Monday, 15 March 2010

Room for More?

The young couple wanted their baby son baptised as part of the main service. Great, people so very rarely ask for that. They also wondered whether it could be 14th March. Fine, I said, not realising when I agreed that it was Mothering Sunday and so not the usual Sunday morning eucharist but a Family Service, and not a common-or-garden Family Service, but a super-charged Family Service with all sorts of stuff going on. Hmm. Oh well, I decided, let's go mad. What can happen? Do the lot!

So, yesterday morning we had over three hundred souls in the church. It can't hold many more, and I suspect that level is illegal anyway. Various assemblages of Brownies, Guides, Cubs, Beavers and Rainbows paraded their standards which were inserted into a strange iron holder affectionately known as the 'Rocket Launcher'. I apologised to the congregation about the amount of paperwork they had to deal with (service sheet, baptism service card, notices, hymnbook, and flyer for the Spring Fair) and pointed out that I had more. The children from the infants' school came to sing, we dunked small child who behaved very well apart from a wriggling reluctance to be anointed, blessed and distributed posies for mums, and somehow prayed. The organist played a storm and finished with Vidor's Toccata. 'You seem capable of making something out of chaos' said one of the regular congregation to me. Whatever it was it can't have been 'order'. We usually think Maundy Thursday or the Paschal Vigil is the most complex liturgical event of the year, but now I'm not entirely sure.

Monday, 8 March 2010

Saturday, 6 March 2010

What I Learned

I've just come back from the New Vicars Course, or 'consultation' as they are pleased to call it. About ten of us from the southern dioceses (surprising there weren't more, really) gathered at a Roman Catholic abbey and discussed paperwork, conflict management, attitudes to change, and a variety of fascinating matters. The trouble with all this is that, while people are the same the Church over, context is everything and every parish's context is different. 'Understanding Change' is an interesting term. My problem is not some amorphous thing called 'Change', as everything changes all the time, even when it doesn't look like it is. It's changes, the real, actual things you may have to face and do, that are more difficult. Moves away from the concrete and the real to the theoretical are, I think, usually a sign of something wrong intellectually.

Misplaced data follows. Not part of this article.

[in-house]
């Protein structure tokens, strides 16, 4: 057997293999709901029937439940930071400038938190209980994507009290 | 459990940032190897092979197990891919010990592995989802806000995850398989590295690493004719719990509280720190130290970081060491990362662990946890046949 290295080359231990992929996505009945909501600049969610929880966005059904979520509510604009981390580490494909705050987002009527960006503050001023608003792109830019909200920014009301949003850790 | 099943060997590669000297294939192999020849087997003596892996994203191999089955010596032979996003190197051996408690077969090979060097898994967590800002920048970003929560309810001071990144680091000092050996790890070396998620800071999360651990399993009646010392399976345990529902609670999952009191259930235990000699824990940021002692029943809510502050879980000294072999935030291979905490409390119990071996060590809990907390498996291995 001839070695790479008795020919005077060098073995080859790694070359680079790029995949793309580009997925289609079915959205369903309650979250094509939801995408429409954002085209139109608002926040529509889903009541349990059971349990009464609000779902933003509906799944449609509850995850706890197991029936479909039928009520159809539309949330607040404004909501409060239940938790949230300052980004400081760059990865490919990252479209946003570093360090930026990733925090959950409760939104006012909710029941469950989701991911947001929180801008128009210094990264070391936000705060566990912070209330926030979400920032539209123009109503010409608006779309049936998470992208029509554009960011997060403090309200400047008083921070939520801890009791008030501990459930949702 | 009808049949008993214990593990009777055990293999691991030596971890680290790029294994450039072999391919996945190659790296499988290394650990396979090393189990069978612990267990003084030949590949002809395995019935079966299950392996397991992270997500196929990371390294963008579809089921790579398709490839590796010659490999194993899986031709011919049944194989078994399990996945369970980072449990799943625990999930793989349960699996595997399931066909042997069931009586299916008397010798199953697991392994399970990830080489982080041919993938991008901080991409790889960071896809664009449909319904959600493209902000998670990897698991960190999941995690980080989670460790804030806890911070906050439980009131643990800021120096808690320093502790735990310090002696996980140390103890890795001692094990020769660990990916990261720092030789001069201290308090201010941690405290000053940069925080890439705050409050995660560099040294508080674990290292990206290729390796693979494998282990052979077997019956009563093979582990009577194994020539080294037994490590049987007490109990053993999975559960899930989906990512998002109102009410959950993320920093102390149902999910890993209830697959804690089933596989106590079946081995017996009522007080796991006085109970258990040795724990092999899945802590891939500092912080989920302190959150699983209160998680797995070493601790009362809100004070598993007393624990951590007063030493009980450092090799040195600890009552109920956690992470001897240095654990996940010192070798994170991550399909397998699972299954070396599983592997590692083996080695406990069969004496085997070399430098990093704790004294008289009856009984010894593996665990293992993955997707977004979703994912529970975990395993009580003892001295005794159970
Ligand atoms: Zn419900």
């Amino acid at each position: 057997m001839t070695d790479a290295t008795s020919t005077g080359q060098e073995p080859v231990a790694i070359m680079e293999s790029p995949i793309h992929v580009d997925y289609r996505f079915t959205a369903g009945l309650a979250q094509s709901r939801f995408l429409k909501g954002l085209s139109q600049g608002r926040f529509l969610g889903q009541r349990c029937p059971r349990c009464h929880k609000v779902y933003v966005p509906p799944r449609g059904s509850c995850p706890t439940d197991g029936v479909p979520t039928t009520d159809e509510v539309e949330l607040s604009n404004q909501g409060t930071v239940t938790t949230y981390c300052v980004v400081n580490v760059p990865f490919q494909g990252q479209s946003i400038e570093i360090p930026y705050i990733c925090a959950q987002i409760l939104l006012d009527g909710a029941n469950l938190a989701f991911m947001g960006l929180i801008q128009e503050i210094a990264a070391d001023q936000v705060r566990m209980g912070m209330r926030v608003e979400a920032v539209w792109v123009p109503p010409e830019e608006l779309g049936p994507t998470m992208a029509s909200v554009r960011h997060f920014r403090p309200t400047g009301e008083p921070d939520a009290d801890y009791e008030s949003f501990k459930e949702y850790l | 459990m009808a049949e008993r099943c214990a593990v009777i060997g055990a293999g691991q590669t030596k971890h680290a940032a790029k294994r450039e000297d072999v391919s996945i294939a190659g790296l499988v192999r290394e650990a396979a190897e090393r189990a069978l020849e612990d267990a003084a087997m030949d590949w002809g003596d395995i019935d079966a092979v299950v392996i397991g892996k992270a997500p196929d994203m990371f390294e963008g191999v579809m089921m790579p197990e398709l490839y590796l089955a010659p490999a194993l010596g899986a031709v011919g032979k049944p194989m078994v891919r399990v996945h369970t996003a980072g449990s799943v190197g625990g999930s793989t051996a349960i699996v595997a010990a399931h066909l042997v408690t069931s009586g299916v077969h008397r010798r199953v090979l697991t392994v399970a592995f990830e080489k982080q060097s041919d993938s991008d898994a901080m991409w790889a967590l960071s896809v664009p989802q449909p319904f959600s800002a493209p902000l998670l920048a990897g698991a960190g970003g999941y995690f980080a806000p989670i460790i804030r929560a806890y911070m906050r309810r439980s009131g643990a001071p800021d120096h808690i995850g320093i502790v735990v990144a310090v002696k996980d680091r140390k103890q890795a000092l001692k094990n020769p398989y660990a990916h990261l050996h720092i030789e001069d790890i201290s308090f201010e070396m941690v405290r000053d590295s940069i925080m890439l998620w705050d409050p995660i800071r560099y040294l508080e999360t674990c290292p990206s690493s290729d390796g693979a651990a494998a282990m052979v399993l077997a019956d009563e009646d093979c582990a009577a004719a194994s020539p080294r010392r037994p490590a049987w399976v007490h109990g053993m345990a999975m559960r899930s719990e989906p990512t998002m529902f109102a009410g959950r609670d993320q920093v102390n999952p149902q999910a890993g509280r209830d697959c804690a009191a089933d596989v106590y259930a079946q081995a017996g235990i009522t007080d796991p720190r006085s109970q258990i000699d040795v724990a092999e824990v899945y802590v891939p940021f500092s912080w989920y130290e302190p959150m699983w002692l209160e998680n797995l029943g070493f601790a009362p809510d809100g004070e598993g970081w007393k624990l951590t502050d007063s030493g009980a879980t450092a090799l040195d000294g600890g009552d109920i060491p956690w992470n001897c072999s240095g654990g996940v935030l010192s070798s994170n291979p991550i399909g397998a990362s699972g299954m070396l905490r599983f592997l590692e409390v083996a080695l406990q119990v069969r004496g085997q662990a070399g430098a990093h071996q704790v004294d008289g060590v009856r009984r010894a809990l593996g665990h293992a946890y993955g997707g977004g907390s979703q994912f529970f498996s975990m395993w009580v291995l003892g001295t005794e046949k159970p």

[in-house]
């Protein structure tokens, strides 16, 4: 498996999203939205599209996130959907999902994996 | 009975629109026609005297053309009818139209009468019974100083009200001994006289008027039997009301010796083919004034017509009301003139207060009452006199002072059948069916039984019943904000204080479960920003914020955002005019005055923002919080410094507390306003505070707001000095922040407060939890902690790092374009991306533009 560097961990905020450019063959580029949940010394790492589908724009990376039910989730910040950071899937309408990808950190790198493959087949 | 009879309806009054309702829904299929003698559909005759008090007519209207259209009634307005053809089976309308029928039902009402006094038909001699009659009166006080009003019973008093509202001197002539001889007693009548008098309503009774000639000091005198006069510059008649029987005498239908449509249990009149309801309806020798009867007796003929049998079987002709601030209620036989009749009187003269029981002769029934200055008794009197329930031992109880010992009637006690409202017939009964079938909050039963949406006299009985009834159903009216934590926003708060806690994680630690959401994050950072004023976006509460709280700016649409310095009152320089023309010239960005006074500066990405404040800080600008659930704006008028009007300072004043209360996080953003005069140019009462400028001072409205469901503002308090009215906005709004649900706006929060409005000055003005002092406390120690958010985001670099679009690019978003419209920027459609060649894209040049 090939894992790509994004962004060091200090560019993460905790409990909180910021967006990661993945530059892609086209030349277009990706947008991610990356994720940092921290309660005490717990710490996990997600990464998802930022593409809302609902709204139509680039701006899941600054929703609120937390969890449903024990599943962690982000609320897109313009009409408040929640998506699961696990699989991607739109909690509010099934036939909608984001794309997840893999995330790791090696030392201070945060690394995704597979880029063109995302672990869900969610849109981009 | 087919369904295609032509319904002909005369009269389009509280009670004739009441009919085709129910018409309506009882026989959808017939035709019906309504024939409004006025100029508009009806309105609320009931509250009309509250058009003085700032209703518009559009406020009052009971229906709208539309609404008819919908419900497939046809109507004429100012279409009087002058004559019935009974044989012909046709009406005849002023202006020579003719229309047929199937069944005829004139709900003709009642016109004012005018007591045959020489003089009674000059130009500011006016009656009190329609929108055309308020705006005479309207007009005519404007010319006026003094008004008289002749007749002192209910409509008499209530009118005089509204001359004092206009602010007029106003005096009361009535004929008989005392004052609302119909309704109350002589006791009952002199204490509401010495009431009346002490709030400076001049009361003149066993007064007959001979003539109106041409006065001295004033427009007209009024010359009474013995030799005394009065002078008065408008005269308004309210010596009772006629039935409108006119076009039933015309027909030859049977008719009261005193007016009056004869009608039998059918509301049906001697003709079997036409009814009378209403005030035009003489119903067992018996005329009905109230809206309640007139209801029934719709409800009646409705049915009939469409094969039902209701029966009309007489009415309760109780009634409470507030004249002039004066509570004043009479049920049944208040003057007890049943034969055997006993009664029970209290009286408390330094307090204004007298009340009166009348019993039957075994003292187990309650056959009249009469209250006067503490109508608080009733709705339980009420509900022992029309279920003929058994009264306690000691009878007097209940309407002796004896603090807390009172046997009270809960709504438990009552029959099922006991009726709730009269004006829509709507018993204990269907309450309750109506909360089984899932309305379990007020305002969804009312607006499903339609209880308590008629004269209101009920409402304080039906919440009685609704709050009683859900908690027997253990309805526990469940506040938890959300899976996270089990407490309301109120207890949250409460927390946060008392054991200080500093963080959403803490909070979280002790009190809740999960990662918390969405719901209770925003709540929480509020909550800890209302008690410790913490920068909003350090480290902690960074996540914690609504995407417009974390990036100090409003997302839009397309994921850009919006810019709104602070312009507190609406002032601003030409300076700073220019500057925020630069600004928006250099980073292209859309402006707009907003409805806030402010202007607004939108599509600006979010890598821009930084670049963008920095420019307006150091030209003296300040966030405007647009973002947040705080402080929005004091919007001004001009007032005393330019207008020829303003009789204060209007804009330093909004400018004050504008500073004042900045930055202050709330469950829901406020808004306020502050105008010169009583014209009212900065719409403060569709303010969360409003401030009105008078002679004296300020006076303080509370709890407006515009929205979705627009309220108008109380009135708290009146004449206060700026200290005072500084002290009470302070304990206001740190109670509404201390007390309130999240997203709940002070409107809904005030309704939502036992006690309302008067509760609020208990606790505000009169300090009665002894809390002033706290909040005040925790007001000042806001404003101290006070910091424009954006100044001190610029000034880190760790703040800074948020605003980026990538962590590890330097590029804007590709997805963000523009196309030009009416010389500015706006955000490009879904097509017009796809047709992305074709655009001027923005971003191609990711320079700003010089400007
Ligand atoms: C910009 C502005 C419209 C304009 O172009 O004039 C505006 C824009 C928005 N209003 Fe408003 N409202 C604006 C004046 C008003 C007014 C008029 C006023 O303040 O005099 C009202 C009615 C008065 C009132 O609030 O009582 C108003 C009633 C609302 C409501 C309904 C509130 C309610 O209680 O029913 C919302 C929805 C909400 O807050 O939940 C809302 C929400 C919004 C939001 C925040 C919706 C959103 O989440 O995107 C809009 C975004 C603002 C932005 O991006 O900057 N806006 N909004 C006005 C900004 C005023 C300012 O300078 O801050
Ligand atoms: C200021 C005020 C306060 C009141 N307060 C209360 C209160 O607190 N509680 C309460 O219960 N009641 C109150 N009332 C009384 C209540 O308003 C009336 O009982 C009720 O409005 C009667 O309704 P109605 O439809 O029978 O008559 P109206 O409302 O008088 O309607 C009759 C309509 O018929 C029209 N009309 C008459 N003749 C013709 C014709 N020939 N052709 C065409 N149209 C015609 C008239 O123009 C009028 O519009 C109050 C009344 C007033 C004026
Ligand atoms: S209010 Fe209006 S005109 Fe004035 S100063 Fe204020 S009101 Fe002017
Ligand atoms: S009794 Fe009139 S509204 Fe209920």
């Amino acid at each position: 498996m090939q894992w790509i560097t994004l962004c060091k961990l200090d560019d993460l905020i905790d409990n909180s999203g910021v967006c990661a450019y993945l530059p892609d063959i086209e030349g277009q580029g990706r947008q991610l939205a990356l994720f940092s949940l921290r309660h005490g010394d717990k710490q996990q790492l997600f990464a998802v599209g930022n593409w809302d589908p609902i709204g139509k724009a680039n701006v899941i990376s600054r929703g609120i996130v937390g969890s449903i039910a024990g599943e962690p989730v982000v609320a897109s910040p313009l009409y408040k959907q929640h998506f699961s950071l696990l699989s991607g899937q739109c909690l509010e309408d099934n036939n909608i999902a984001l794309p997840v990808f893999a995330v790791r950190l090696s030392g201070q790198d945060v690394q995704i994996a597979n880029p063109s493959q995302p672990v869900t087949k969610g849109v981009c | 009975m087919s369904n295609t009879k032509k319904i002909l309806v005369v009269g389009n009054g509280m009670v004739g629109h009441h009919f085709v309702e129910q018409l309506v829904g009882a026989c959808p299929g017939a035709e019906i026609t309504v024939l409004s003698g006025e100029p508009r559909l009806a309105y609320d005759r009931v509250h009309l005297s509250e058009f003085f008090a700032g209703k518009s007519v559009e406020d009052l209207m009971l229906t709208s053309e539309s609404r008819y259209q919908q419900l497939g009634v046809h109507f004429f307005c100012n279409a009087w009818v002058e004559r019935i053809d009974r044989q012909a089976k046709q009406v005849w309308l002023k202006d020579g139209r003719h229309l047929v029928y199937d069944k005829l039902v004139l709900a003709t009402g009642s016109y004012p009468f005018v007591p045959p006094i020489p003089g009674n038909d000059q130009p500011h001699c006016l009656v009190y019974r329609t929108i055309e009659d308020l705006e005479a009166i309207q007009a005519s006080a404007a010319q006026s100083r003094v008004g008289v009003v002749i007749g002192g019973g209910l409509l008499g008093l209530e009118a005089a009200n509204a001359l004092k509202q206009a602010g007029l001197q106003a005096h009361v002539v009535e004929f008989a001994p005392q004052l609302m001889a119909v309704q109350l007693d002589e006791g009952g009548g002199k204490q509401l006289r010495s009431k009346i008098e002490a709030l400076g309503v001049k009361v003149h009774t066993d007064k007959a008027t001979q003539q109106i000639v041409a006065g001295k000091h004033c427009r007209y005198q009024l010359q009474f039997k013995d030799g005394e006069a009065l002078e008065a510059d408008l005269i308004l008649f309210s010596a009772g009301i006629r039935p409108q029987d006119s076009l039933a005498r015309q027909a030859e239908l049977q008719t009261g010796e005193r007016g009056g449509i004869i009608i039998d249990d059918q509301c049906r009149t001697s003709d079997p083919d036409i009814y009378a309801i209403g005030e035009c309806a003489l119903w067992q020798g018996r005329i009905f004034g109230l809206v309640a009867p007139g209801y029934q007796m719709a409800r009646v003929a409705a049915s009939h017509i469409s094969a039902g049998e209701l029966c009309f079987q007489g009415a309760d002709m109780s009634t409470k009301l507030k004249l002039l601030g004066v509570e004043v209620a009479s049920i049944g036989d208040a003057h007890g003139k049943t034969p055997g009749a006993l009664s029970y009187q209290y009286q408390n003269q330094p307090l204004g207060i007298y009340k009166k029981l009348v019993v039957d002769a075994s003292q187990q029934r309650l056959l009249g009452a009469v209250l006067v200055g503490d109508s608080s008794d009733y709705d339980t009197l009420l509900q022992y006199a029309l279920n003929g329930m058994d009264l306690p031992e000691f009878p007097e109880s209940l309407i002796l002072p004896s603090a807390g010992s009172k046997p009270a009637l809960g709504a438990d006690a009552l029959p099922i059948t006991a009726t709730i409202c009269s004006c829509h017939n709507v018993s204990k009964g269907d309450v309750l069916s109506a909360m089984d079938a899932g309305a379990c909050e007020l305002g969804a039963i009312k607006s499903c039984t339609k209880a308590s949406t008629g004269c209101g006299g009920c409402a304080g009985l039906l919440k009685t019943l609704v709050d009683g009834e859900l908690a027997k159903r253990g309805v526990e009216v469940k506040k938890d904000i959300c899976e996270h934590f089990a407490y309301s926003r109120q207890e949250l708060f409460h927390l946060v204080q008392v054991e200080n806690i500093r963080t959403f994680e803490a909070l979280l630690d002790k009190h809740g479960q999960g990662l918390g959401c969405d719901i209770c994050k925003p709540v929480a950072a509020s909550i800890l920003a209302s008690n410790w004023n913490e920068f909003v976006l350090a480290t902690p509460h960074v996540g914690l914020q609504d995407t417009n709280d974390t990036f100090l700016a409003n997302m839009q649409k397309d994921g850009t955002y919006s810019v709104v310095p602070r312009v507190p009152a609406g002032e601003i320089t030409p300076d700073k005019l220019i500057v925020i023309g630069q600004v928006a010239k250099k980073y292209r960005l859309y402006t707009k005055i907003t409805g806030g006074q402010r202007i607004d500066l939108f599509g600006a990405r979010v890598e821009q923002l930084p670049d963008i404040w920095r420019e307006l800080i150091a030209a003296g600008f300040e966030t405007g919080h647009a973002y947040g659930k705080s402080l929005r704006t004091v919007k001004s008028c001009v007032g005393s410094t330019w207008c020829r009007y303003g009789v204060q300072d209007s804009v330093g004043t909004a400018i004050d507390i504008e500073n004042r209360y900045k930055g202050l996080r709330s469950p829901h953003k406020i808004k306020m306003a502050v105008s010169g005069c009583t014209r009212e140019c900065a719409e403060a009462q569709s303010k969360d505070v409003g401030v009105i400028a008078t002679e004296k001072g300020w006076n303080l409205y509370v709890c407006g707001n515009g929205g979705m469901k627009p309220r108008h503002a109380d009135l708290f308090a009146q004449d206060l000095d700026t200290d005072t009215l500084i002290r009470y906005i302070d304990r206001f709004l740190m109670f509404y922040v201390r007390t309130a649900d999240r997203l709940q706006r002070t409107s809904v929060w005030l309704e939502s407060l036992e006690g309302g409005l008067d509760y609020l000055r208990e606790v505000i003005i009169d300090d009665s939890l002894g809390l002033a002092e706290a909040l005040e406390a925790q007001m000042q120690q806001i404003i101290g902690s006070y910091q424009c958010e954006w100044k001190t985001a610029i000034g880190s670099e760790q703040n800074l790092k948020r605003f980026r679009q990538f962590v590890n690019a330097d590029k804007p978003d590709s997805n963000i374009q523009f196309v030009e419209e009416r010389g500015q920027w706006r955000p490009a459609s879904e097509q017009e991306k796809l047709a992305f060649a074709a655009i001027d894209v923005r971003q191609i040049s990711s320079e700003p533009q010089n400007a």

Whatever the event ended up being called, it didn't really tell me anything earth-shattering I didn't know, though it provided a good deal of food for thought. Chief among my thoughts, which I think I probably voiced a bit too often, was the growing realisation that I was in a rather different position from all my brother and sister clergy. Firstly they were almost all struggling to move sluggish congregations from hidebound services - Prayer Book Mattins being the chief culprit (I know what the Heresiarch will say, but people simply don't come to Prayer Book Mattins, and nor would you), whereas I'm trying to take things backward if anything at all. Secondly, and far more importantly, I realised that Swanvale Halt is simply rather an excellent parish.

Notwithstanding my grouses when I started, I eventually realised that not one member of the church has criticised any other member of the church to me. There are two good and supportive wardens, an efficient administrator - not enough money or people, but that's my problem as much as anyone else's. My colleagues complained of curates they'd inherited undermining them, being denounced by their own church councils, woefully inadequate staff they can't do anything about ... 'I almost lost it over Christmas', said one young female vicar in her mid-thirties. 'My administrator isn't very good, but the PCCs want to bully her out, and if I let them, they'll be after me next'. My old vicar at the last church I worshipped used to wonder 'how people can come to church and say the same things week after week and it doesn't make the blindest bit of difference to them'. Apparently, it actually has affected my lot, thank God.